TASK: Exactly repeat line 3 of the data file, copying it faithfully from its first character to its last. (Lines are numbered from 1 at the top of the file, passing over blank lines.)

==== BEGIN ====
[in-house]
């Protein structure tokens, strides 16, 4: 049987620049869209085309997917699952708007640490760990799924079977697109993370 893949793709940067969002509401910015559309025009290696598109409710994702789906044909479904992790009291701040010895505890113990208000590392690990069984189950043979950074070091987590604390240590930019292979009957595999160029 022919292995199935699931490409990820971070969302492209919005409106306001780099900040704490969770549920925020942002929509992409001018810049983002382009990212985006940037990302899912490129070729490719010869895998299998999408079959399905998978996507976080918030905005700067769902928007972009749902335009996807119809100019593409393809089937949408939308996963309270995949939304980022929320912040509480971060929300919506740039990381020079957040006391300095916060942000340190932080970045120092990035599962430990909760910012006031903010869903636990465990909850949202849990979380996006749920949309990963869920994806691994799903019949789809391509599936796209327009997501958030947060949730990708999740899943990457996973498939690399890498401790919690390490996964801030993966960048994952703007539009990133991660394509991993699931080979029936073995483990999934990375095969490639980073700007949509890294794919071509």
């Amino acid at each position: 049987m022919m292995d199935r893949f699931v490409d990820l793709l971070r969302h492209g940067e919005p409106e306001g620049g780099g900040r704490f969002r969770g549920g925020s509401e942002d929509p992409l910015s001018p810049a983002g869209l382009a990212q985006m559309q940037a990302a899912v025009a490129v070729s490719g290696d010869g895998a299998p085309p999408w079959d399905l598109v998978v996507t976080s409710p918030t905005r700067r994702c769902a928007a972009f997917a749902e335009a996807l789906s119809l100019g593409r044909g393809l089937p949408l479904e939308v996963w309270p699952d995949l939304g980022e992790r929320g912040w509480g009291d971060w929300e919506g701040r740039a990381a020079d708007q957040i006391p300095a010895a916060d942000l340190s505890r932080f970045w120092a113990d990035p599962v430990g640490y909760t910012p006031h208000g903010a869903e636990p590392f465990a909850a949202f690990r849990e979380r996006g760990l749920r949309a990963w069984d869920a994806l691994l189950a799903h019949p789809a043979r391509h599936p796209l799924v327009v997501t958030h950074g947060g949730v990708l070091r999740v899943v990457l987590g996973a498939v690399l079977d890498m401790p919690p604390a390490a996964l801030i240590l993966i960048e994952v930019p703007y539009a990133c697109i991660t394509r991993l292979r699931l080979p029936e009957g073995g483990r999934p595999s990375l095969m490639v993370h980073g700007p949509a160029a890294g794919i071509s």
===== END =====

């Amino acid at each position: 049987m022919m292995d199935r893949f699931v490409d990820l793709l971070r969302h492209g940067e919005p409106e306001g620049g780099g900040r704490f969002r969770g549920g925020s509401e942002d929509p992409l910015s001018p810049a983002g869209l382009a990212q985006m559309q940037a990302a899912v025009a490129v070729s490719g290696d010869g895998a299998p085309p999408w079959d399905l598109v998978v996507t976080s409710p918030t905005r700067r994702c769902a928007a972009f997917a749902e335009a996807l789906s119809l100019g593409r044909g393809l089937p949408l479904e939308v996963w309270p699952d995949l939304g980022e992790r929320g912040w509480g009291d971060w929300e919506g701040r740039a990381a020079d708007q957040i006391p300095a010895a916060d942000l340190s505890r932080f970045w120092a113990d990035p599962v430990g640490y909760t910012p006031h208000g903010a869903e636990p590392f465990a909850a949202f690990r849990e979380r996006g760990l749920r949309a990963w069984d869920a994806l691994l189950a799903h019949p789809a043979r391509h599936p796209l799924v327009v997501t958030h950074g947060g949730v990708l070091r999740v899943v990457l987590g996973a498939v690399l079977d890498m401790p919690p604390a390490a996964l801030i240590l993966i960048e994952v930019p703007y539009a990133c697109i991660t394509r991993l292979r699931l080979p029936e009957g073995g483990r999934p595999s990375l095969m490639v993370h980073g700007p949509a160029a890294g794919i071509s």